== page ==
It could get ugly.

So…what do you think? Do I have a future with Walmart? Or should I keep on plugging away at my writing dream?

Waiting for this moment to arise

You cannot depend on your eyes when your imagination is out of focus.  ~  Mark Twain

I grew up a very creative only kid on a very limited budget, so I had to improvise to have fun.

I lived to play softball, league team, community team, tournament team, etc.  I played on multiple teams at one time. We didn’t have fast-pitch “back in the day,” and we didn’t have hitting facilities. I was one of the smallest kids both in my class and on my team, so I had to find something I could do to make up for my inability to hit homeruns like my superstar teammates.

I learned how to place hit.

Because I wasn’t strong enough or quick enough to hit the ball over the outfielders’ heads, I learned to do the next best thing—place the ball where the players weren’t.

The key to place hitting is having a good eye, good timing, and good position. All of those details require focus.

“Back in the day” my mom had a clothes line to dry our laundry. I rigged up my own hitting helper. I put a softball in an old tube sock and tied a shoe string around the end and then tied the shoestring to the clothes line so that the ball in the sock was about chest level.

I took my bat and practiced standing in different positions, envisioning the different angles where the ball might cross homeplate. I tapped the ball and watched the direction it went. If I put my right foot to the back of the box and turned my body so that my left foot was in front, I could make the ball go toward first base. If pulled my left foot to the edge of the box, I could make it go in the opposite direction.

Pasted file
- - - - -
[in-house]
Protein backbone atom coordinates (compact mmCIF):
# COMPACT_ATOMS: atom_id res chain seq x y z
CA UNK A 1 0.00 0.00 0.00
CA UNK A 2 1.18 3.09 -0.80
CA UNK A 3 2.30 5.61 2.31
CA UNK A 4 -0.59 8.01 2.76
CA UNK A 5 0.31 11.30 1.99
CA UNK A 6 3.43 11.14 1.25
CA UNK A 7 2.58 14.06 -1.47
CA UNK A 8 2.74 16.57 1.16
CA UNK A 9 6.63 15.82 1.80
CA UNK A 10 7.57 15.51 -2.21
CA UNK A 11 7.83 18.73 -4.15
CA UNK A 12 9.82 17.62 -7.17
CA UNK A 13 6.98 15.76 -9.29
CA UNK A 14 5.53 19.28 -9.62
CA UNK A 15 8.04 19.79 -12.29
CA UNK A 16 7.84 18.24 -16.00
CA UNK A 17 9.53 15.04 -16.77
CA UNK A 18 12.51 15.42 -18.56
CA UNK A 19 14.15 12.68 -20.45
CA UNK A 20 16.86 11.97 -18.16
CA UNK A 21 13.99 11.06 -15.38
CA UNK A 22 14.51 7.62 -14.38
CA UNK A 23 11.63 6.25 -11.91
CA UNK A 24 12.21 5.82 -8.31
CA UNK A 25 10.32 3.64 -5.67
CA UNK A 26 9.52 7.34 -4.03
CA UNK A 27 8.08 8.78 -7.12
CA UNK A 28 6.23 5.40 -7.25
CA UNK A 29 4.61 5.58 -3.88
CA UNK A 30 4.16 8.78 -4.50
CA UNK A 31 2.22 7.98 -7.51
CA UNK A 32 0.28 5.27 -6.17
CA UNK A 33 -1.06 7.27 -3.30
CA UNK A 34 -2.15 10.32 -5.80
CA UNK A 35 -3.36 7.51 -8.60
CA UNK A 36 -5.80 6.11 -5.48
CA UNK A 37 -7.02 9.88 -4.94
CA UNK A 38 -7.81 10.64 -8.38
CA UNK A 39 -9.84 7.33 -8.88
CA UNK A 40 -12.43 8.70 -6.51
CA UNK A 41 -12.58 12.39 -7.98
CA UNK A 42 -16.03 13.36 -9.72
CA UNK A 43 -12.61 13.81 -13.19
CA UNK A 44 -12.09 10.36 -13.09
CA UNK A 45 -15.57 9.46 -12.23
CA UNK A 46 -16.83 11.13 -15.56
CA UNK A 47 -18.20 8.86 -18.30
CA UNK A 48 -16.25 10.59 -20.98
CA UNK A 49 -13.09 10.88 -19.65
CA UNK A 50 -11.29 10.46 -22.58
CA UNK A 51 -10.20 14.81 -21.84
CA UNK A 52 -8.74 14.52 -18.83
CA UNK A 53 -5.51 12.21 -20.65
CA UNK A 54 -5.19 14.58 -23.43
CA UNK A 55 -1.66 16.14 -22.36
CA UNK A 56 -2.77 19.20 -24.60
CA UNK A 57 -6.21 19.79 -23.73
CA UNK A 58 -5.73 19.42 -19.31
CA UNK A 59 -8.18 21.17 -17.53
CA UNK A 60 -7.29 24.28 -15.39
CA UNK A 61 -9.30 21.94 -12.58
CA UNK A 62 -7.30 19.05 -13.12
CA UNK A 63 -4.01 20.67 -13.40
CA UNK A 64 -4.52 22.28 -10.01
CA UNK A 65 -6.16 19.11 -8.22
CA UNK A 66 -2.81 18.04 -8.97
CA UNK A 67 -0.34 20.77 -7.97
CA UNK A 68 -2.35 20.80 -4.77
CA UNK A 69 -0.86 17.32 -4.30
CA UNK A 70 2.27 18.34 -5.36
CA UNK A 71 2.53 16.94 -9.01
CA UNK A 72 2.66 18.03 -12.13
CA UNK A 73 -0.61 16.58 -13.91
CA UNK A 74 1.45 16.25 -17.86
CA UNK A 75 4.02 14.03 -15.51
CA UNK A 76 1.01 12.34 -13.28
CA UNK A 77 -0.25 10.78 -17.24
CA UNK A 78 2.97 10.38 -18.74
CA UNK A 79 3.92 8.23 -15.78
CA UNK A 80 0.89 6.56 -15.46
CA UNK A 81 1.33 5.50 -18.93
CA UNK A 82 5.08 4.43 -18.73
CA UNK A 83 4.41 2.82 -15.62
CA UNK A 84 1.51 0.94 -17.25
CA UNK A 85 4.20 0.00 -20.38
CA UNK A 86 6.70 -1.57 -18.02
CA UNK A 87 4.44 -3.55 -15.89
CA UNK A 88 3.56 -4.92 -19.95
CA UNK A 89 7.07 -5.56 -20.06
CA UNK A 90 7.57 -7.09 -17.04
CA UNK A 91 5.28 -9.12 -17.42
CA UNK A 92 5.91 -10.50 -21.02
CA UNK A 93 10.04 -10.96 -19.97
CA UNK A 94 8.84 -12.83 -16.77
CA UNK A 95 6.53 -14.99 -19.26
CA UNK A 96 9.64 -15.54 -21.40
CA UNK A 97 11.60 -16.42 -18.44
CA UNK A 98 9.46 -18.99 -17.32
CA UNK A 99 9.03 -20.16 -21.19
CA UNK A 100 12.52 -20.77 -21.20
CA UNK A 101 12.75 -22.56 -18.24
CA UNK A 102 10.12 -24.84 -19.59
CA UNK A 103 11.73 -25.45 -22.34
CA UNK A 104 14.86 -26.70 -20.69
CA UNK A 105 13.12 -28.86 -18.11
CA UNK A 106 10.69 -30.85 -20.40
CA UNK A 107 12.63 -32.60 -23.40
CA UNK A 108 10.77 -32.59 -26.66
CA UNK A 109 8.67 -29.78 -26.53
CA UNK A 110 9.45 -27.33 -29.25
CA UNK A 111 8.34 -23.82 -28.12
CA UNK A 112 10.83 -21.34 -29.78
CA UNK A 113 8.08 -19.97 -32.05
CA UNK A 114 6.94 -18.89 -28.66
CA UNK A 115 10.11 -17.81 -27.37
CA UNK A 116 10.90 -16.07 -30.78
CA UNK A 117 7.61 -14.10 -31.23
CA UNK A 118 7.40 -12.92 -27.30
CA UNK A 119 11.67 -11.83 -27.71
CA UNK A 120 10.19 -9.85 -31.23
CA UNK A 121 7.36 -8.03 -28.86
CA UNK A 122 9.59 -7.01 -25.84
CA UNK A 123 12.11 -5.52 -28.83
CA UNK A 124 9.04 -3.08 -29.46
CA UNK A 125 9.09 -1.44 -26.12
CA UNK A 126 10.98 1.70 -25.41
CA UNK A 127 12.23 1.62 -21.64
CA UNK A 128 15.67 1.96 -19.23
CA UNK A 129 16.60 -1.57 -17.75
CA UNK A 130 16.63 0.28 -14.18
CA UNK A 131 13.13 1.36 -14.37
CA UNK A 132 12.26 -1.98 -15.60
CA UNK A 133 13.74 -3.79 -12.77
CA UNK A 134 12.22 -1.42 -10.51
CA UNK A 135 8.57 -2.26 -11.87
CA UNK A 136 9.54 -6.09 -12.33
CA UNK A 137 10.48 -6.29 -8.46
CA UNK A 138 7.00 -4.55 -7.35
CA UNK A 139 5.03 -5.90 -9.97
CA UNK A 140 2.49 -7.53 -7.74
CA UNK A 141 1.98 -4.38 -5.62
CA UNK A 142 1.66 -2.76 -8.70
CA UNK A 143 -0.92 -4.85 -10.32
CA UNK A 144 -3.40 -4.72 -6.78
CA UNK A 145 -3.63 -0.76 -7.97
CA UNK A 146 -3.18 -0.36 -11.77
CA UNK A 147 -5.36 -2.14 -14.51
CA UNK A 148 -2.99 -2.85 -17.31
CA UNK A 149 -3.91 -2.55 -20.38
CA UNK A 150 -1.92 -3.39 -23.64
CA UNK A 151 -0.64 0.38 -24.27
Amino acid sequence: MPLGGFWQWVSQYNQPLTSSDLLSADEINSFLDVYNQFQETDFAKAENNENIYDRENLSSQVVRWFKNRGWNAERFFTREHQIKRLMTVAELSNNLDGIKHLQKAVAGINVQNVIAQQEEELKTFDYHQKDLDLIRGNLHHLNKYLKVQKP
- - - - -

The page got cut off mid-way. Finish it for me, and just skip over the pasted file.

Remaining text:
I spent hours focusing on the ball. When I tried out my new skills at practice, I discovered I could put the ball pretty much wherever I wanted. My ideal placement was down the chalk of the right field line. This type of hit makes it extra hard for the fielders to throw out runners headed for second or third base. Even if they threw me out, I would at least advance the lead runners.

If I happened to hit several right field fouls, I then switched my feet and dropped the ball over the third baseman’s head. Surprise! I always got a kick out of the look on the faces of the opposing coaches after they adjusted their players to the right.

I was a pretty decent pitcher, much better than a hitter. But when you’re an only kid, it’s hard to practice pitching all by yourself.

Again, I came up with a way to practice alone. My little house had a concrete front porch with two posts. If I stood next to the road in my front yard, I could pitch my softball so that it would hit the post on my front porch and then bounce back to me. I had to be accurate. Otherwise, I might break my mom’s window.